Different types of wine coolers:

Built In Wine Coolers

This type of wine cooler is one of the most popular in the kitchen industry, by built in we mean installed with kitchen cabinets around it and in most cases, there will be a countertop above them.

Designed to sit on the floor but with as little as 0.25cm either side of the wine cooler, they fit into standard kitchen housings with widths ranging from: 15cm, 30cm, 40cm and 60cm.

Most of this type of unit will be installed under a counter top so are often referred to as ‘undercounter wine coolers’ they require very little ventilation space as there is a vent on the front and behind this there is either one or two fans which bring in the cool air to cool the compressor correctly.

Its very important that the vent on the front of this type of wine cooler is not blocked, if a plinth is installed in front of the vent then there needs to be a grille installed into the plinth in order to allow the wine cooler to breath.

An example of a Built in wine coolers are these models from Dunavox.

Freestanding Wine Coolers

Freestanding wine coolers are often misinterpreted as built in models due to the fact they sit on the floor, however they require different ventilation requirements and shouldn’t be used for undercounter use.

Freestanding models come in a range of sizes and cater for many different clientele, depending on the type of wine storage they want – for example there are service wine fridges used for purely service temperatures and there are also ageing cabinets which as the name suggests is used purely for long term storage of wine.

This type of wine cooler is suitable for installation in a kitchen still and will create another talking point, they require the same ventilation requirements as a standard refrigerator and you should allow 5-10cm of ventilation space around them as they don’t have their own in built ventilation system, so there needs to be enough free movement of cool air around the compressor area.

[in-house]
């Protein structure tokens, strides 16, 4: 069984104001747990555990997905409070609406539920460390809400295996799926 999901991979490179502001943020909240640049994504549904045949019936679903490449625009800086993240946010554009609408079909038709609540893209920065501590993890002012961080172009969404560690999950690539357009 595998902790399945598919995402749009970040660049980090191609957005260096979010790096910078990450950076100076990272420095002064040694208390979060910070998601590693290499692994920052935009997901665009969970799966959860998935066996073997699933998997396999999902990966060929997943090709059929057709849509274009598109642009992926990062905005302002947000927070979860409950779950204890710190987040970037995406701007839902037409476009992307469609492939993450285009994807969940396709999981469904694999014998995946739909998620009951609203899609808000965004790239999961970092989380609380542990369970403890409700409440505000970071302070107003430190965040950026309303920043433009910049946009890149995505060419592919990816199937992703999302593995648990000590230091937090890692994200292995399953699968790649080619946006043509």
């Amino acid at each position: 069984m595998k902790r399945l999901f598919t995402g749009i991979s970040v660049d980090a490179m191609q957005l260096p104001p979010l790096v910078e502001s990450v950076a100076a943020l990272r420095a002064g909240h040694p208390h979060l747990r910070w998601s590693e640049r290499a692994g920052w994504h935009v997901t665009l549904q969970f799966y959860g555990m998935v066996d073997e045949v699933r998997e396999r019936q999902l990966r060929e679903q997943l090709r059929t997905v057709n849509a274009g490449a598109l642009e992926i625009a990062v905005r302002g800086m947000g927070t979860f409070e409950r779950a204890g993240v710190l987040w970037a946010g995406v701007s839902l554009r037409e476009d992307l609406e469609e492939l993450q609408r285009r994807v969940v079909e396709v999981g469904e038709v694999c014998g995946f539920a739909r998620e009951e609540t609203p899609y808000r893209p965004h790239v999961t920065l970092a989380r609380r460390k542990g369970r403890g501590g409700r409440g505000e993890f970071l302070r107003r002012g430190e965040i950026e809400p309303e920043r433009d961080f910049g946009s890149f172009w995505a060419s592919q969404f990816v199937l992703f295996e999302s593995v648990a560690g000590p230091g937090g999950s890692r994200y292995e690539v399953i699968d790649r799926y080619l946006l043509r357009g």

Integrated Wine Coolers

A great addition to any kitchen is an integrated wine cooler as they are easy to incorporate with new kitchen designs and look very modern and are available in handle-less models to keep the clean lines flowing throughout the kitchen.

Integrated wine coolers slide neatly into housings designed for normal appliance housings, they come in sizes that match other appliances such as single ovens, double ovens and integrated microwaves. Currently they are available in stainless steel, black with full glass doors and some manufacturers are producing white integrated wine coolers now to keep up with market trends.

An integrated wine cooler is generally installed incorrectly the most though, they have very specific requirements when it comes to installation. There is no in-built ventilation system and they are being installed into a kitchen housing, usually a tower unit, so we need to create an air flow in order to cool the compressor.

Firstly, there must be a vent included in the plinth to allow cool air to be drawn in to the back of the units. There must be enough space between the back of the wine cooler and the wall (usually 4-5cm) to allow the cool air to rise up to the compressor and the warm air to be expelled at the top of the tower unit – otherwise the cooling ability will be hindered and generally this type of wine cooler will just over heat.

An example of an installation diagram for an integrated wine cooler can be found here.

For this article we partnered with Elite Wine Refrigeration who are a UK based distributors of premium wine coolers who supply lots of kitchen retailers, interior designers and architects like ourselves.

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Date: 09/01/2020 | Author: